plays often tricks on the Sheriff of Nottingham and his minions. Admittedly, the adult versions of Robin’s legends don’t always emphasize that side of him.

The Bastard god from Lois McMaster Bujold’s Curse of Chalion, Palading of Souls, and Hallowed Hunt.

Puck, from Shakespeare’s Midsummer Night’s Dream was Fairy King Oberon’s court trickster.

Rumplestiltskin
from fairy tales and to a degree in the Once Upon a Time TV-show.

Puss in Boots from fairy tales. One of my favorites. Loved him in the Shrek movies, too.

Jack from the comic book Fables was so good a trickster than few people want him to stick around long.

Bugs Bunny is a cartoon character always playing tricks on others and many cartoons are fantasy.

Q from Star Trek: the Next Generation. One of my favorite tricksters ever!

Tough Travelling hosted by Fantasy Review Barn.
This week’s topic is MILITARY GENIUS

Let’s face it. Fantasy life is often a life of war. One can only hope to serve under a commander who has some clue what they are doing.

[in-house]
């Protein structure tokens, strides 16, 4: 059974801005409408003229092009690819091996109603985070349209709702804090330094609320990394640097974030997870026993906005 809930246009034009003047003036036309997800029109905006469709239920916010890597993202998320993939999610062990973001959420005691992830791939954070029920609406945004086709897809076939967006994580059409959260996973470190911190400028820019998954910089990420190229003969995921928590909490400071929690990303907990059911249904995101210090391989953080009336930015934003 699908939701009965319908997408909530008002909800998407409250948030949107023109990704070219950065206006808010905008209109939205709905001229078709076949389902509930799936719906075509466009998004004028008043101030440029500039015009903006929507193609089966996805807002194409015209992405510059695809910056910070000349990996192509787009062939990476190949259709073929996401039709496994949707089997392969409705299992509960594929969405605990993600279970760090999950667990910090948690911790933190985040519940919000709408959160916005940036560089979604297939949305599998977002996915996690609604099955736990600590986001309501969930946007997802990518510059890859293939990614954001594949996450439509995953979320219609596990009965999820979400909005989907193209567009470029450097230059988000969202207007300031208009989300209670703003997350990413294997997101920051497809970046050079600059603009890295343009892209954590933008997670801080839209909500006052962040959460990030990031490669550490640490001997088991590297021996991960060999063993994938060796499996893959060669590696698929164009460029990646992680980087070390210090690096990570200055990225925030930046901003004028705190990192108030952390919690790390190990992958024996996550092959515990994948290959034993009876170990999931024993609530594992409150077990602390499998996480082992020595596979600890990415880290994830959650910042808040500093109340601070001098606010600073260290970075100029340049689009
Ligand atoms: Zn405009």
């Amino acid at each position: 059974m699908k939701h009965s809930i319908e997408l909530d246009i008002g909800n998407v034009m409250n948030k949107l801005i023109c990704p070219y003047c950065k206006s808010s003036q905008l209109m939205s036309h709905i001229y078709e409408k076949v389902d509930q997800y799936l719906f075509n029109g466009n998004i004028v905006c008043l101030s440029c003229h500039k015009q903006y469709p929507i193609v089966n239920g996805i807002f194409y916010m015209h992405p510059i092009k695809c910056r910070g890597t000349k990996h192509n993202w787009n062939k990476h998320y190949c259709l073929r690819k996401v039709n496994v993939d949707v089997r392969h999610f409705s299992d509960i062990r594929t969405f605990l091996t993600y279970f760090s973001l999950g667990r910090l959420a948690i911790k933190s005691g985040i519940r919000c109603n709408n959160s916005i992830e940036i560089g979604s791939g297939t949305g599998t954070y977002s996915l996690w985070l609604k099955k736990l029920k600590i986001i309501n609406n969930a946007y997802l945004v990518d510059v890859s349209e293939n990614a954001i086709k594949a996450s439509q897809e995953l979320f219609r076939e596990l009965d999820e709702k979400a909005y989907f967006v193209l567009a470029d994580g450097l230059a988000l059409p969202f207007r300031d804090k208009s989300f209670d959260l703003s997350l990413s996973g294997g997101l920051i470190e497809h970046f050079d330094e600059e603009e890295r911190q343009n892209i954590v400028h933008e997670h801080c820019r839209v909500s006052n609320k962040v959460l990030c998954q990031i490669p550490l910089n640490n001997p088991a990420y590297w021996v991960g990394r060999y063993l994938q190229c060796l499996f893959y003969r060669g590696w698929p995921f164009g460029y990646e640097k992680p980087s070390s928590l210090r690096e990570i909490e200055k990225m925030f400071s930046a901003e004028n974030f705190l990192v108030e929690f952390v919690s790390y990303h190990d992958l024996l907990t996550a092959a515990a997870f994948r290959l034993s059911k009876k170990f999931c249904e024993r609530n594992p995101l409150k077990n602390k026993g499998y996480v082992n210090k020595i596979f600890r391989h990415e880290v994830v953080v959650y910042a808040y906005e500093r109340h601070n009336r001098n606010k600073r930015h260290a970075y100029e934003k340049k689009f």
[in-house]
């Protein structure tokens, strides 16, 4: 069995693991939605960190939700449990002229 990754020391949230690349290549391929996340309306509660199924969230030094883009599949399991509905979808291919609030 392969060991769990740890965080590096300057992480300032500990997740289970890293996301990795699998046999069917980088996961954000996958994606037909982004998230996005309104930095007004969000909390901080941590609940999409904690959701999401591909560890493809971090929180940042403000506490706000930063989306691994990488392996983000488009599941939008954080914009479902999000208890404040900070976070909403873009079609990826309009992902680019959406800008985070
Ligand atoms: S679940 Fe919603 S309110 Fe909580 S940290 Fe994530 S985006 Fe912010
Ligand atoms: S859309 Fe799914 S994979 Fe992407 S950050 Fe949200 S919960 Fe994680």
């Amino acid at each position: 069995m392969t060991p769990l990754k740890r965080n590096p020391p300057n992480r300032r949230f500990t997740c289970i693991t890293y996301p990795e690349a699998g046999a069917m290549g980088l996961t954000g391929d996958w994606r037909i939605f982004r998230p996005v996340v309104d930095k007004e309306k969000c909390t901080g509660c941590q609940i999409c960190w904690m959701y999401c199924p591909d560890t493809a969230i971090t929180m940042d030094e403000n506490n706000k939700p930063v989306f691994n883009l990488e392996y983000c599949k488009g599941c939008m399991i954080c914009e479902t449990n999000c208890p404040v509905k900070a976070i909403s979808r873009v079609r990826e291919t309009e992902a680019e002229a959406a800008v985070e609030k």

Strangely enough, I could think of very few examples in fantasy even though I’ve read a lot of fantasy books which have a lot of fighting, and even some armies clashing. But generals in every genre tend to be ruthless, otherwise they wouldn’t win. So, I’m not so sure I’d like to serve under any of them, at least as a nameless trooper.

Prince Benedict of Amber: He’s the most martial minded of Oberon’s many sons and daughters. Even though he’s lost an arm in a duel (IIRC), he’s unmatched as a general.

King Arthur: depends on which writer’s version we’re talking about but Arthur is usually depicted as the general while his knights are individual fighters, no matter how formidable.